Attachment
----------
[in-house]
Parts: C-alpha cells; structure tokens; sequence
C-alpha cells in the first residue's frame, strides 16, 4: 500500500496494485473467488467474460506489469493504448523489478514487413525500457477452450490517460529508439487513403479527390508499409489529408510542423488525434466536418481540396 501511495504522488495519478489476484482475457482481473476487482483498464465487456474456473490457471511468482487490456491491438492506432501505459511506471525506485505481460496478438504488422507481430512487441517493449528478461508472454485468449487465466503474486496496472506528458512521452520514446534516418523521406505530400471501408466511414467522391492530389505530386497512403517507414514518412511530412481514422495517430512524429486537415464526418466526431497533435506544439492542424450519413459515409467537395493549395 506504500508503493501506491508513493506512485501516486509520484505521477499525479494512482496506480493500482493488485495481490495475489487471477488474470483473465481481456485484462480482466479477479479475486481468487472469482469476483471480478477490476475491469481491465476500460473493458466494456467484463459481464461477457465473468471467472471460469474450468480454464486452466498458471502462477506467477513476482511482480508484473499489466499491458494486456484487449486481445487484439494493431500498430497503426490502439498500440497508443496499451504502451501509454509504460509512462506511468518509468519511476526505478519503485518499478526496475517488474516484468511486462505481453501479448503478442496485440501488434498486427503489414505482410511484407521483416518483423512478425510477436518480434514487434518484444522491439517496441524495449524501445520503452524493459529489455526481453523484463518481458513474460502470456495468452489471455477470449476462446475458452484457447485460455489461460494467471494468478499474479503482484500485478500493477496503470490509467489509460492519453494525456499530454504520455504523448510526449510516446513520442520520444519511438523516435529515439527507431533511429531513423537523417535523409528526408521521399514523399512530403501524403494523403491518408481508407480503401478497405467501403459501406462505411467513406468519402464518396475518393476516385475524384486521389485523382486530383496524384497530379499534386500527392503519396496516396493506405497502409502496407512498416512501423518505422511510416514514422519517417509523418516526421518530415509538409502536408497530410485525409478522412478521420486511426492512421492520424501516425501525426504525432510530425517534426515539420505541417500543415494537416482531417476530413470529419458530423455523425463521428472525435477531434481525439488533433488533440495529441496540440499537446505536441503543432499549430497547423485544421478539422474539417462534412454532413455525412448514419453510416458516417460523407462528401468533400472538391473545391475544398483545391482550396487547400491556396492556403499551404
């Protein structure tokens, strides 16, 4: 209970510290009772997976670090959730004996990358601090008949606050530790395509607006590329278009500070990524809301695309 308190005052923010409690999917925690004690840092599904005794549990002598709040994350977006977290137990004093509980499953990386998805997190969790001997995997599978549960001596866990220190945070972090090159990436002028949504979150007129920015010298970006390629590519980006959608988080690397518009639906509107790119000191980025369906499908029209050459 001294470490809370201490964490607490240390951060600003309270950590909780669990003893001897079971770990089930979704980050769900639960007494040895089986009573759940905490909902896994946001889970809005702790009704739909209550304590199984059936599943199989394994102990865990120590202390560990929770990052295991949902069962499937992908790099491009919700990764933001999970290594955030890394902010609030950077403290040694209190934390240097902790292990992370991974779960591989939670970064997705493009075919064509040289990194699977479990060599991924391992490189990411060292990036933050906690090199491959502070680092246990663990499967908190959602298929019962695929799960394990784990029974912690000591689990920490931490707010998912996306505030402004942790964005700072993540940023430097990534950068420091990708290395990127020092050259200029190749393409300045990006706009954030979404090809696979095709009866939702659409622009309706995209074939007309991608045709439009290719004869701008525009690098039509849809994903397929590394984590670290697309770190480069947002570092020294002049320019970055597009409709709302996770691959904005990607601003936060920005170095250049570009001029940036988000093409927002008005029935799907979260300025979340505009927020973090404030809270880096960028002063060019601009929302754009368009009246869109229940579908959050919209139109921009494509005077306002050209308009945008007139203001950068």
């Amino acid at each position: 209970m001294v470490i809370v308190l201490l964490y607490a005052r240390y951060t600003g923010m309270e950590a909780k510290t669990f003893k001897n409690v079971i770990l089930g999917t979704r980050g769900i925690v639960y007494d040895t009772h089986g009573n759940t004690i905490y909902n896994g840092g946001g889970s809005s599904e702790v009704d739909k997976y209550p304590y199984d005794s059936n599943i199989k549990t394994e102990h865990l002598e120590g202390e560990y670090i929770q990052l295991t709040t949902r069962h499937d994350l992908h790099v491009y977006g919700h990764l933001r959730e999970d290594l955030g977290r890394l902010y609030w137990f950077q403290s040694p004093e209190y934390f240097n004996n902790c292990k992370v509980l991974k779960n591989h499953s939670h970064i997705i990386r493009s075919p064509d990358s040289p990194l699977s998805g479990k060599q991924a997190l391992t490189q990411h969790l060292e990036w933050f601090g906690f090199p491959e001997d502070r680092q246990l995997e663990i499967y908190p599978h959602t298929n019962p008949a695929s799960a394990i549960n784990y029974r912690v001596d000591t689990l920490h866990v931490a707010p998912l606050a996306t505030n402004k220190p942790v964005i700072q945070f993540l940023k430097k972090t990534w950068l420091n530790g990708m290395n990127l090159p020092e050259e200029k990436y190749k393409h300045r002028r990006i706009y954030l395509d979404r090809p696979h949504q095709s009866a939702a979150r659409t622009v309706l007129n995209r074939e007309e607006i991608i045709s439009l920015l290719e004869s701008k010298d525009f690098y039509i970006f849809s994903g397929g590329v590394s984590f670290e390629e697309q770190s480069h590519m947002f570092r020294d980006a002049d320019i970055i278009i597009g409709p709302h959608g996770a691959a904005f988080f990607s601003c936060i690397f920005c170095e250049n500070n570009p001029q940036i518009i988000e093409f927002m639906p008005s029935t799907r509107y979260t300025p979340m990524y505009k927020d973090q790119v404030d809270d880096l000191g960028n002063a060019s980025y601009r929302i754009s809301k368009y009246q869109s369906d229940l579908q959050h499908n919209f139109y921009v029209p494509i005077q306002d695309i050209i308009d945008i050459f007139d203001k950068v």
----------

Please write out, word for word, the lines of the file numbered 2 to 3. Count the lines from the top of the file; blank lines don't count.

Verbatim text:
Parts: C-alpha cells; structure tokens; sequence
C-alpha cells in the first residue's frame, strides 16, 4: 500500500496494485473467488467474460506489469493504448523489478514487413525500457477452450490517460529508439487513403479527390508499409489529408510542423488525434466536418481540396 501511495504522488495519478489476484482475457482481473476487482483498464465487456474456473490457471511468482487490456491491438492506432501505459511506471525506485505481460496478438504488422507481430512487441517493449528478461508472454485468449487465466503474486496496472506528458512521452520514446534516418523521406505530400471501408466511414467522391492530389505530386497512403517507414514518412511530412481514422495517430512524429486537415464526418466526431497533435506544439492542424450519413459515409467537395493549395 506504500508503493501506491508513493506512485501516486509520484505521477499525479494512482496506480493500482493488485495481490495475489487471477488474470483473465481481456485484462480482466479477479479475486481468487472469482469476483471480478477490476475491469481491465476500460473493458466494456467484463459481464461477457465473468471467472471460469474450468480454464486452466498458471502462477506467477513476482511482480508484473499489466499491458494486456484487449486481445487484439494493431500498430497503426490502439498500440497508443496499451504502451501509454509504460509512462506511468518509468519511476526505478519503485518499478526496475517488474516484468511486462505481453501479448503478442496485440501488434498486427503489414505482410511484407521483416518483423512478425510477436518480434514487434518484444522491439517496441524495449524501445520503452524493459529489455526481453523484463518481458513474460502470456495468452489471455477470449476462446475458452484457447485460455489461460494467471494468478499474479503482484500485478500493477496503470490509467489509460492519453494525456499530454504520455504523448510526449510516446513520442520520444519511438523516435529515439527507431533511429531513423537523417535523409528526408521521399514523399512530403501524403494523403491518408481508407480503401478497405467501403459501406462505411467513406468519402464518396475518393476516385475524384486521389485523382486530383496524384497530379499534386500527392503519396496516396493506405497502409502496407512498416512501423518505422511510416514514422519517417509523418516526421518530415509538409502536408497530410485525409478522412478521420486511426492512421492520424501516425501525426504525432510530425517534426515539420505541417500543415494537416482531417476530413470529419458530423455523425463521428472525435477531434481525439488533433488533440495529441496540440499537446505536441503543432499549430497547423485544421478539422474539417462534412454532413455525412448514419453510416458516417460523407462528401468533400472538391473545391475544398483545391482550396487547400491556396492556403499551404